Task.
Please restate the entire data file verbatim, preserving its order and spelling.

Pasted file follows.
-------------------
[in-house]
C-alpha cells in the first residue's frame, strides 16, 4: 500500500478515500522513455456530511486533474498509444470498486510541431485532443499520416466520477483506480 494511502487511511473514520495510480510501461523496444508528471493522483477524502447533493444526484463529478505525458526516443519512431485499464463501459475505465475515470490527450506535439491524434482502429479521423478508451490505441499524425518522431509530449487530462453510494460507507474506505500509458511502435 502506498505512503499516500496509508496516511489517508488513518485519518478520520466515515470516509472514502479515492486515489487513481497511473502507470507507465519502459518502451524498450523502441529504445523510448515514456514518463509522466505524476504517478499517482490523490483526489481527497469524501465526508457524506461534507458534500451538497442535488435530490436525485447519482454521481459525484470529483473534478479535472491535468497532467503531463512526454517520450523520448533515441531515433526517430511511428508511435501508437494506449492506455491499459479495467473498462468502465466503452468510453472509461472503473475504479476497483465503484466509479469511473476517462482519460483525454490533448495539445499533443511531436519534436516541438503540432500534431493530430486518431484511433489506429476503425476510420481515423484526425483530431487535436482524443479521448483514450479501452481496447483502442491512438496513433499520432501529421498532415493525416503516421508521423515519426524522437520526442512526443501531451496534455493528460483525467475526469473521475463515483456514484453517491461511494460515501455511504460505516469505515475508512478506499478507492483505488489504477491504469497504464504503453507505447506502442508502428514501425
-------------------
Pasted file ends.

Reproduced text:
[in-house]
C-alpha cells in the first residue's frame, strides 16, 4: 500500500478515500522513455456530511486533474498509444470498486510541431485532443499520416466520477483506480 494511502487511511473514520495510480510501461523496444508528471493522483477524502447533493444526484463529478505525458526516443519512431485499464463501459475505465475515470490527450506535439491524434482502429479521423478508451490505441499524425518522431509530449487530462453510494460507507474506505500509458511502435 502506498505512503499516500496509508496516511489517508488513518485519518478520520466515515470516509472514502479515492486515489487513481497511473502507470507507465519502459518502451524498450523502441529504445523510448515514456514518463509522466505524476504517478499517482490523490483526489481527497469524501465526508457524506461534507458534500451538497442535488435530490436525485447519482454521481459525484470529483473534478479535472491535468497532467503531463512526454517520450523520448533515441531515433526517430511511428508511435501508437494506449492506455491499459479495467473498462468502465466503452468510453472509461472503473475504479476497483465503484466509479469511473476517462482519460483525454490533448495539445499533443511531436519534436516541438503540432500534431493530430486518431484511433489506429476503425476510420481515423484526425483530431487535436482524443479521448483514450479501452481496447483502442491512438496513433499520432501529421498532415493525416503516421508521423515519426524522437520526442512526443501531451496534455493528460483525467475526469473521475463515483456514484453517491461511494460515501455511504460505516469505515475508512478506499478507492483505488489504477491504469497504464504503453507505447506502442508502428514501425